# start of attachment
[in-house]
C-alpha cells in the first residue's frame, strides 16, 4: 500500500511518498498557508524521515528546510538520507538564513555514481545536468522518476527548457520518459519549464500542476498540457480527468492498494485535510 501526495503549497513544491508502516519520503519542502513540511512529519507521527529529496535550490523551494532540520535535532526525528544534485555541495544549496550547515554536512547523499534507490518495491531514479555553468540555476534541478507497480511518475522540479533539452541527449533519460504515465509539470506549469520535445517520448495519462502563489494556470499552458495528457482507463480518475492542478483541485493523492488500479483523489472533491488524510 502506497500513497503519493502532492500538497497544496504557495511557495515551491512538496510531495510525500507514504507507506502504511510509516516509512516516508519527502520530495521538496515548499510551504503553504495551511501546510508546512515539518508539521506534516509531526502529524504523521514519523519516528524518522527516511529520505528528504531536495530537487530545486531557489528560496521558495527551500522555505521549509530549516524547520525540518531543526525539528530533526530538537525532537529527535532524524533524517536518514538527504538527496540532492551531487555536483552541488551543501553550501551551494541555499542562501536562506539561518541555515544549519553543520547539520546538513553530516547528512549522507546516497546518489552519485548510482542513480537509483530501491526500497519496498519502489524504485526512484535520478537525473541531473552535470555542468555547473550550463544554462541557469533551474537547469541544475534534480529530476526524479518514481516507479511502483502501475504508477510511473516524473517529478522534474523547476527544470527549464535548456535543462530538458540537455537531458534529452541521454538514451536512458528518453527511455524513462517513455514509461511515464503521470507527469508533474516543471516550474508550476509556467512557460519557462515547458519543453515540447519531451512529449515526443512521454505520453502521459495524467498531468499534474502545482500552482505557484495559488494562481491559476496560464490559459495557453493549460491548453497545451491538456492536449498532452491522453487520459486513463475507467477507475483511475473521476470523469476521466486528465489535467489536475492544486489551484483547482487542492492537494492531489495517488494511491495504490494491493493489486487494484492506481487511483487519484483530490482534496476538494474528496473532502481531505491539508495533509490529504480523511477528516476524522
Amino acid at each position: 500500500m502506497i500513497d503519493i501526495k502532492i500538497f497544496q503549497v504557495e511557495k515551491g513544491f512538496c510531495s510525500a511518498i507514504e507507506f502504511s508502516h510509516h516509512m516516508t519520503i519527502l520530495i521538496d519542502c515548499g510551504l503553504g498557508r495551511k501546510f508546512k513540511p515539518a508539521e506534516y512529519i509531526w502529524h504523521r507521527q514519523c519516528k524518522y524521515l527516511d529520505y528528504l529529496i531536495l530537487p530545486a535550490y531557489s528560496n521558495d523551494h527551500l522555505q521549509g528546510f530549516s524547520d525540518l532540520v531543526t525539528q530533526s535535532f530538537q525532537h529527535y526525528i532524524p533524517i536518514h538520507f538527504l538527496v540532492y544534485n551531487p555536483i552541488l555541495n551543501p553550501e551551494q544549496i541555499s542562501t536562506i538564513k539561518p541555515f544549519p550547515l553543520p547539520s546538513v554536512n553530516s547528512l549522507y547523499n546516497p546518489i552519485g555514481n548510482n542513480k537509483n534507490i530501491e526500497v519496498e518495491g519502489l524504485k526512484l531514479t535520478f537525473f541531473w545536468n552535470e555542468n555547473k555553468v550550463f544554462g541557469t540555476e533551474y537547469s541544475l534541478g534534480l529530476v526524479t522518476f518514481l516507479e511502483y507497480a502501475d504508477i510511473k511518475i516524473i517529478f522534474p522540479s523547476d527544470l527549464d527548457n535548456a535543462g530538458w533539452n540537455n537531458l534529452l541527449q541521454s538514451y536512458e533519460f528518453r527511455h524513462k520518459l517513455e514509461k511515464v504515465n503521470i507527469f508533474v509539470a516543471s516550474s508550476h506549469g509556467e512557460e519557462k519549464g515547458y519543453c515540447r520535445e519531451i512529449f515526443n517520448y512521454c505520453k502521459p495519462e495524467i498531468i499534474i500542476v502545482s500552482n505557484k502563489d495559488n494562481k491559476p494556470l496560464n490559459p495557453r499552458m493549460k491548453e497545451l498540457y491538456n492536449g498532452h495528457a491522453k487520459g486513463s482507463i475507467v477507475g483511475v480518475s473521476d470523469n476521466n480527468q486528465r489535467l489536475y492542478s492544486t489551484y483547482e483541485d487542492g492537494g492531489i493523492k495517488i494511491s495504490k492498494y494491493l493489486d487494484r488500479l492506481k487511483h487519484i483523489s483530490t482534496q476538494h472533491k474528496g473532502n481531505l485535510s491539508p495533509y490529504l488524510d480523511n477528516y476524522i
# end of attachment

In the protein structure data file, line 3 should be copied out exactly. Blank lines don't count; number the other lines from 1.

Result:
Amino acid at each position: 500500500m502506497i500513497d503519493i501526495k502532492i500538497f497544496q503549497v504557495e511557495k515551491g513544491f512538496c510531495s510525500a511518498i507514504e507507506f502504511s508502516h510509516h516509512m516516508t519520503i519527502l520530495i521538496d519542502c515548499g510551504l503553504g498557508r495551511k501546510f508546512k513540511p515539518a508539521e506534516y512529519i509531526w502529524h504523521r507521527q514519523c519516528k524518522y524521515l527516511d529520505y528528504l529529496i531536495l530537487p530545486a535550490y531557489s528560496n521558495d523551494h527551500l522555505q521549509g528546510f530549516s524547520d525540518l532540520v531543526t525539528q530533526s535535532f530538537q525532537h529527535y526525528i532524524p533524517i536518514h538520507f538527504l538527496v540532492y544534485n551531487p555536483i552541488l555541495n551543501p553550501e551551494q544549496i541555499s542562501t536562506i538564513k539561518p541555515f544549519p550547515l553543520p547539520s546538513v554536512n553530516s547528512l549522507y547523499n546516497p546518489i552519485g555514481n548510482n542513480k537509483n534507490i530501491e526500497v519496498e518495491g519502489l524504485k526512484l531514479t535520478f537525473f541531473w545536468n552535470e555542468n555547473k555553468v550550463f544554462g541557469t540555476e533551474y537547469s541544475l534541478g534534480l529530476v526524479t522518476f518514481l516507479e511502483y507497480a502501475d504508477i510511473k511518475i516524473i517529478f522534474p522540479s523547476d527544470l527549464d527548457n535548456a535543462g530538458w533539452n540537455n537531458l534529452l541527449q541521454s538514451y536512458e533519460f528518453r527511455h524513462k520518459l517513455e514509461k511515464v504515465n503521470i507527469f508533474v509539470a516543471s516550474s508550476h506549469g509556467e512557460e519557462k519549464g515547458y519543453c515540447r520535445e519531451i512529449f515526443n517520448y512521454c505520453k502521459p495519462e495524467i498531468i499534474i500542476v502545482s500552482n505557484k502563489d495559488n494562481k491559476p494556470l496560464n490559459p495557453r499552458m493549460k491548453e497545451l498540457y491538456n492536449g498532452h495528457a491522453k487520459g486513463s482507463i475507467v477507475g483511475v480518475s473521476d470523469n476521466n480527468q486528465r489535467l489536475y492542478s492544486t489551484y483547482e483541485d487542492g492537494g492531489i493523492k495517488i494511491s495504490k492498494y494491493l493489486d487494484r488500479l492506481k487511483h487519484i483523489s483530490t482534496q476538494h472533491k474528496g473532502n481531505l485535510s491539508p495533509y490529504l488524510d480523511n477528516y476524522i